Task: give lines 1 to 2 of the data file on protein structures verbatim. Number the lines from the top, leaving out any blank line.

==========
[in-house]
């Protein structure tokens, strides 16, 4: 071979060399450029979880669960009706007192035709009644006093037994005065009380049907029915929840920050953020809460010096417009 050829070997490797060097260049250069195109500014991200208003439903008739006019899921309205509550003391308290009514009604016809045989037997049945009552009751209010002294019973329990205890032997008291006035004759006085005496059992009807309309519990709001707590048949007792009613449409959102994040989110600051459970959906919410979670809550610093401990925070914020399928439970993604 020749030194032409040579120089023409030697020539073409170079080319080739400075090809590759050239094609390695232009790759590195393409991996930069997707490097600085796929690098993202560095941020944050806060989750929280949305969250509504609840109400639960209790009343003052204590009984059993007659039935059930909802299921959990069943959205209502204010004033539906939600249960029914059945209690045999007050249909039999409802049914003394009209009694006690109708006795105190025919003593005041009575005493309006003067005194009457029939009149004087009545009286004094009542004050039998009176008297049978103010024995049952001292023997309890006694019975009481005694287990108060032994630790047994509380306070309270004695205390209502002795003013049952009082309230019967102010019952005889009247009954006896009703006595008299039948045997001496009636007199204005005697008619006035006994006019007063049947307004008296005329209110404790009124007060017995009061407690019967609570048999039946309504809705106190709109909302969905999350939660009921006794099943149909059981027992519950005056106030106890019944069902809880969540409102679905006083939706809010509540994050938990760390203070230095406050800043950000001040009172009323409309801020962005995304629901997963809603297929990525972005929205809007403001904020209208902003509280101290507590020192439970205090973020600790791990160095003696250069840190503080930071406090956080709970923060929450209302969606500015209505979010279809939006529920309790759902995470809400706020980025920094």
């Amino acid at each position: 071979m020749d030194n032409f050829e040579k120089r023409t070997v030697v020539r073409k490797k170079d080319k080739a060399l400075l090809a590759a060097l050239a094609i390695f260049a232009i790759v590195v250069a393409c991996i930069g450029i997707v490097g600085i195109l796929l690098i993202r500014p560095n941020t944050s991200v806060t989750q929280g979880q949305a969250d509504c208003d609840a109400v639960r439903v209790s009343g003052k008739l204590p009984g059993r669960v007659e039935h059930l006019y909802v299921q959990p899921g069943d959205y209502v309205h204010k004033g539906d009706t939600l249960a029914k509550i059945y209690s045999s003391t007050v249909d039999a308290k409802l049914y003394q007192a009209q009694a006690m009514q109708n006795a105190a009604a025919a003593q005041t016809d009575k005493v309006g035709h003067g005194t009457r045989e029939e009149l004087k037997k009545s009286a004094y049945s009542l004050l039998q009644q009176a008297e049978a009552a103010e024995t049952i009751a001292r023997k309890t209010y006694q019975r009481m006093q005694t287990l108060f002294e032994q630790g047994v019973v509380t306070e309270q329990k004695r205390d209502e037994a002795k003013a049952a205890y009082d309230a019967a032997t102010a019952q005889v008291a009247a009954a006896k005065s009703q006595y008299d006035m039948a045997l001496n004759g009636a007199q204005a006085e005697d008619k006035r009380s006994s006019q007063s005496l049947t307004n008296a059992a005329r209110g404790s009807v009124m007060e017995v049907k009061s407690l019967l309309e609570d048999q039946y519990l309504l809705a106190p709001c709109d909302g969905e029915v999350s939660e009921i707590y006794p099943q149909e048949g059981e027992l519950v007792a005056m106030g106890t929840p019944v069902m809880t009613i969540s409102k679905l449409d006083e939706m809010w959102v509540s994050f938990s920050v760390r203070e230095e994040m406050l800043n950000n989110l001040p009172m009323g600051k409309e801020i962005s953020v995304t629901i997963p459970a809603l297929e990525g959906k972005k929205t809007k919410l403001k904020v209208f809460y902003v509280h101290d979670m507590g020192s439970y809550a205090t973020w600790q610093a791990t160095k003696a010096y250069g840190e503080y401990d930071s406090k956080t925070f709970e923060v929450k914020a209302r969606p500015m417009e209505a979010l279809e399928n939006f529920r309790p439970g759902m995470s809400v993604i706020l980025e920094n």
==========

[in-house]
């Protein structure tokens, strides 16, 4: 071979060399450029979880669960009706007192035709009644006093037994005065009380049907029915929840920050953020809460010096417009 050829070997490797060097260049250069195109500014991200208003439903008739006019899921309205509550003391308290009514009604016809045989037997049945009552009751209010002294019973329990205890032997008291006035004759006085005496059992009807309309519990709001707590048949007792009613449409959102994040989110600051459970959906919410979670809550610093401990925070914020399928439970993604 020749030194032409040579120089023409030697020539073409170079080319080739400075090809590759050239094609390695232009790759590195393409991996930069997707490097600085796929690098993202560095941020944050806060989750929280949305969250509504609840109400639960209790009343003052204590009984059993007659039935059930909802299921959990069943959205209502204010004033539906939600249960029914059945209690045999007050249909039999409802049914003394009209009694006690109708006795105190025919003593005041009575005493309006003067005194009457029939009149004087009545009286004094009542004050039998009176008297049978103010024995049952001292023997309890006694019975009481005694287990108060032994630790047994509380306070309270004695205390209502002795003013049952009082309230019967102010019952005889009247009954006896009703006595008299039948045997001496009636007199204005005697008619006035006994006019007063049947307004008296005329209110404790009124007060017995009061407690019967609570048999039946309504809705106190709109909302969905999350939660009921006794099943149909059981027992519950005056106030106890019944069902809880969540409102679905006083939706809010509540994050938990760390203070230095406050800043950000001040009172009323409309801020962005995304629901997963809603297929990525972005929205809007403001904020209208902003509280101290507590020192439970205090973020600790791990160095003696250069840190503080930071406090956080709970923060929450209302969606500015209505979010279809939006529920309790759902995470809400706020980025920094």